Back in 1990, when I mentioned these quotes in a meeting as a way to encourage whole grains, I got a lot of negative feedback, and that was in the days when families were not eating much convenience food. Why? People didn't catch Pres. Benson's vision then and they felt stressed to think of making changes.  It is interesting that over the last 20 plus years, in addition to some of the public turning almost exclusively to convenience foods, we also have seen huge popular movements that head in exactly the opposite direction. People use other words to describe it than President Benson did, including "Real Foods", "Whole Foods", "Clean Foods", "Organic Foods", and so on.  The goals, though, (and most of the food choices) are exactly the same -- a healthy mind and body and loads of energy.

If changing your cooking habits or dietary habits is your goal, then take a look at where you are and where you want to be and then take baby steps toward it -- that's the way to be successful in any such changes. I appreciate those sites, like some of the links above, that support us in making changes in ways that we can still eat what tastes good to us while making healthier choices.

Wednesday, February 16, 2011

Oh, Beans!

Do creativity and beans go together?  Of course! I'm talking food, too, not gluing beans on a turkey, a popular Thanksgiving craft in elementary school.  Have you ever tried grinding dry beans in the wheat grinder?  You can add this highly nutritious "bean flour" to your recipes — even deserts and breads— usually without changing the flavor of the food. Beans tend to take on the flavor of the ingredients used with them.  Rita Bingham, a food storage expert, uses this bean flour to make delicious sauces and gravies and instant refried beans, among other things. (Natural Meals in Minutes, Book Four, Rita's Beans", Rita Bingham, Natural Meals in Minutes, Provo, UT.)  If  you’ve ever forgotten to add the onions and ham hock or other seasonings to your beans, you know how bland beans can be sans seasoning.

Mostly, we need to change our attitude about where and how we use beans and get more creative We can put some white bean flour in our bread and get a complete protein--plus the extra calcium found in white beans.  (See "Do You Know Beans about Beans?", Ensign, June 1991, p.66)  We can even bottle beans in our own jars (following USDA guidelines and using a pressure canner, please!) to have them on hand for quick, economical meals.  We can make our own tofu with soybeans.  We can crack beans as we would wheat,  and we can sprout beans, both which considerably lessen cooking time.  Our imagination is our only limit.
Another reason many of us limit our legume consumption is that we have flatulence (gas) when we eat legumes.  Our bodies have lost the necessary enzymes that aid in digesting legumes because we eat so many highly refined foods.  Here are several options to help, if not conquer, this problem: 

  1. Sprouting beans ahead of time considerably reduces gas. "Dry Beans & Peas", Georgia Lauritzen, Cooperative Extension Service, Logan, UT. [This method requires several rinses of the beans each day so that they do not sour. Just put the beans in a colander and run water over them. I put a dishtowel over the top to keep them moist.)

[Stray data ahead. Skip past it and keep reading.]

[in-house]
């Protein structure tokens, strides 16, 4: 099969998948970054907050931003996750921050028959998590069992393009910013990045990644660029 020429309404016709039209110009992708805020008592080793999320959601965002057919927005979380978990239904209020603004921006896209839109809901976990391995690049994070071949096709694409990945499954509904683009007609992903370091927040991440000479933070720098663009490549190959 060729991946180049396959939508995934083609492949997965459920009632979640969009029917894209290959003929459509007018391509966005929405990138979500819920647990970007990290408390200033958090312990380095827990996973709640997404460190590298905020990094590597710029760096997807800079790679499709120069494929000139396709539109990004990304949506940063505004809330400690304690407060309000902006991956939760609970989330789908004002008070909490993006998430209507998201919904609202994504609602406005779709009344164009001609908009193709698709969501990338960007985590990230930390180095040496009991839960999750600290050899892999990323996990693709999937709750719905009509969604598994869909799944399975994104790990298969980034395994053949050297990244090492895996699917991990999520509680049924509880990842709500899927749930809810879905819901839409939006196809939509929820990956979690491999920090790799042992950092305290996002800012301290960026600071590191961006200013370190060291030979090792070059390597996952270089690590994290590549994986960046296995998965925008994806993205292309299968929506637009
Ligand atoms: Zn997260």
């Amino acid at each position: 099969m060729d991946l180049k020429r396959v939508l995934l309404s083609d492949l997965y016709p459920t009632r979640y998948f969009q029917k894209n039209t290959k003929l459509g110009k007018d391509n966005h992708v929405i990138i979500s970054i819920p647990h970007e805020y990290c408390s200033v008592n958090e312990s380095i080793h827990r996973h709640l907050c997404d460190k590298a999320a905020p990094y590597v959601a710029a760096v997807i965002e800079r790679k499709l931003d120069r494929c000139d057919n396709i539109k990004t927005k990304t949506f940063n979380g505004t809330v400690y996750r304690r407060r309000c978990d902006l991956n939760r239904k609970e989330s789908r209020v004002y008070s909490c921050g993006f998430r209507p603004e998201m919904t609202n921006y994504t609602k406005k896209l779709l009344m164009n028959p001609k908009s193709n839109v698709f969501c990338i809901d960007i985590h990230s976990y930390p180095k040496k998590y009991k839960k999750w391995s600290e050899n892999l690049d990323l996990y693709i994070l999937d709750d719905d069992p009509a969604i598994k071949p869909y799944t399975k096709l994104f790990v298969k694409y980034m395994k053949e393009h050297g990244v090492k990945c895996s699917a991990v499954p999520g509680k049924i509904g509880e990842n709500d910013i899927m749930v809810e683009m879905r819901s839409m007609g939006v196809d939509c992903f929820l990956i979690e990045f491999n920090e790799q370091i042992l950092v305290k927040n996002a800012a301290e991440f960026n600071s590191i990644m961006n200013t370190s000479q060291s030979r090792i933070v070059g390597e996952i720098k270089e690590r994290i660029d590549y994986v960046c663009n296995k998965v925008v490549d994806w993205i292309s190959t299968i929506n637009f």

2. Discarding the soak water, even with a quick soak, and then rinsing the beans thoroughly is helpful to reduce gas. 
  3. Start soaking your dry beans the night before you plan to eat them. Long soaks reduce gas. Then rinse well and use new water to cook the beans.
  4. Best and simplest is to regularly include in your diet small amounts of beans (at least 2-3 times a week).  Gradually increasing your intake from very small amounts allows your body to get used to the legumes and grow the friendly bacteria needed to digest them.   
Legumes do get harder as time passes and thus take longer to cook after several years' storage.  However, I have found that even 20-year-old legumes, when stored properly in a cool and dark place, do well if sprouted or cooked in a pressure cooker.

We so often think of beans as a lowly alternative to meat, but then most of our experience in the west is with pinto or kidney beans in bean dip and burritos, plus navy beans in white bean soup. There truly is a whole world out there of beans to experience, with different flavors. Do a Google search to find out more about beans like Adzuki (from East Asia and the Himalayas), Flageolet (from France), Jacob’s Cattle (a spotted heirloom bean), Scarlet runner, Apaloosa, and Cannellini (from Italy).  One of my favorite easy things with dry beans is to buy a bag with a variety of beans of different colors (a bean stew mix from the store) and follow the recipe on the bag. The stew is so pretty and tasty.

If you are a true beginner with dried beans, a great set of instructions is linked here.

The biggest secret to having success with dry beans? Simply plan in advance and try a few recipes from trusted sources like the Idaho Bean Commission, which has recipes for dry beans as well as canned beans. In fact, my first forays into dry beans, when I was first married, were with a recipe in hand from the Idaho Bean Council. Now, all their recipes are online and linked  here.  Enjoy!